I had the recent pleasure of meeting you a little over a week ago. Since then, I have enjoyed your newest film Iron Man 2. One of the many things I love about living in NYC is being able to bump into talented individuals such as yourself. You came to my work to hang out with kids who have cancer and I figured you would be in, get your pics, and out in 15 minutes.
Surprisingly, you stayed for over an hour and made sure each kid got a pic, signature, and personal interaction with the real Iron Man. One kid exclaimed, “He’s (Iron Man) real.” I must admit I reflect the same sentiment, you’re real, a real grounded and engaging person.
The staff wouldn’t admit it, but we were hanging around hoping we might get a chance to chat with you as well. Your handler lady said, “Let’s get one group staff picture.” You weren’t having that. You said in your most authoritative Tony Stark voice, “Now let me tell you how this is going to go. I want an individual picture with each and every one of you. Let’s start a line and I’m going to begin with you (me!).” You asked me my name and I managed to say it and you said, “It’s nice to meet you, Katie.” The professional photographer snapped a picture of us and I said “Can I get a copy of that?” You said, “Make sure she gets a copy of that and bill it to Paramount.”
— from Katie, who met RDJ in May 2010 when he visited the Stephen D. Hassenfeld Children’s Center for Cancer & Blood Disorders in NYC (her open letter to RDJ; via Crushable)
Hello. I’m Neil Gaiman, I’m a multi-award-winning author of lots and lots and lots of different things, lots of awards. So when I heard that I won the SFX Screenwriting Award for Excellence for my Doctor Who episode The Doctor’s Wife, my reaction was just… Actually, what I was really just trying to say, was, Thank You. So much.
Sometimes you’re sitting alone in your kitchen, having just made pasta from scratch (gummy but salty like the sea, and therefore entirely edible in big forkfuls) and pouring yourself a second glass of some big, tannic red, and you think, gosh, what I’d like so much right now is for Maggie Gyllenhaal to come on the screen and talk to me for a few minutes about how orgasms work. And then the world delivers.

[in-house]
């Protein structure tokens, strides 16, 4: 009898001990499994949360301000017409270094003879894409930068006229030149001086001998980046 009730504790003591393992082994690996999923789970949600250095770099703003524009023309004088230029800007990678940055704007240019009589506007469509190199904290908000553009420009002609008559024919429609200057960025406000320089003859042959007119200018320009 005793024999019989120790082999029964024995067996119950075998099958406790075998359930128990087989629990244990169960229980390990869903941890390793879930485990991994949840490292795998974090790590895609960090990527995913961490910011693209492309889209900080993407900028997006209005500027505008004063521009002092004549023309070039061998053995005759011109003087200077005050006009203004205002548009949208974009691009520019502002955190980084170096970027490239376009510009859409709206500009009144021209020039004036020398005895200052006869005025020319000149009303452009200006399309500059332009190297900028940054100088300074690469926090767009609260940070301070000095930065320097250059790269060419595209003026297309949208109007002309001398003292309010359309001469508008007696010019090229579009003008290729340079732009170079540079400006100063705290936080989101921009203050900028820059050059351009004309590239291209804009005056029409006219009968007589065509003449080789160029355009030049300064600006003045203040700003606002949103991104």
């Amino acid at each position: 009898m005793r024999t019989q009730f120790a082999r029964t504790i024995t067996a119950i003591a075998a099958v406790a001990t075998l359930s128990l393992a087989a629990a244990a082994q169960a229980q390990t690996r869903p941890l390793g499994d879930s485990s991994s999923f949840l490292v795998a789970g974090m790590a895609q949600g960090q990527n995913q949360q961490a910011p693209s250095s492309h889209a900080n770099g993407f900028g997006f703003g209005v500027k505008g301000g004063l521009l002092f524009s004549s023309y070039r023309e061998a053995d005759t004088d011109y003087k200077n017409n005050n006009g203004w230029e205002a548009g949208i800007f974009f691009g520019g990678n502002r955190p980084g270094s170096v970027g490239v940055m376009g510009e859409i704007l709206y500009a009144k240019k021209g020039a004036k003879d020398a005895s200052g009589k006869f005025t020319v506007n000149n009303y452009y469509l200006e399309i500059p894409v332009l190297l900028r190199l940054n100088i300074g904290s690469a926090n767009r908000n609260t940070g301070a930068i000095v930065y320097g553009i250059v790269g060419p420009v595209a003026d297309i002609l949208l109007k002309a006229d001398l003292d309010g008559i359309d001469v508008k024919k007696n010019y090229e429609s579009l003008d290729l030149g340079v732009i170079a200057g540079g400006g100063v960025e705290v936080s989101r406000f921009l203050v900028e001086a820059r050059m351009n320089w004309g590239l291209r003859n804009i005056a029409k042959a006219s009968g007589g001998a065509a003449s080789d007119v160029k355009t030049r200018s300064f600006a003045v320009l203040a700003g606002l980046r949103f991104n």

HE DOES A SHATNER IMPRESSION. A SHATNER IMPRESSION. He also talks about his experiences with bipolar disorder, coming out of the closet, and working with Hugh Laurie and Emma Thompson. This is well worth watching.
On the set of Star Trek IV: The Voyage Home, there was a little boy supposed to shoot Sulu’s big scene with George Takei; however, the boy’s mother was hovering so badly that the boy was a silent, nervous wreck. When Leonard was made aware of the situation, he had two AD’s distract the mother, and, as Takei explained,
“Clad in the robe he wore throughout the movie, Leonard got on his knees in front of the boy, smiled, then pointed at George, asking ‘Do you know this man?’ The kid grinned a little, nodded, and…now, right before our eyes, Leonard miraculously transforms from a curmudgeon to cheerleader. He starts bopping up and down, smiling like crazy, tousling the kid’s hair, trading high fives, and by the time he’s called back to set, Leonard’s performance has left the kid laughing.”
I’m a supporter of gay rights. And not a closet supporter either. From the time I was a kid, I have never been able to understand attacks upon the gay community. There are so many qualities that make up a human being… by the time I get through with all the things that I really admire about people, what they do with their private parts is probably so low on the list that it is irrelevant.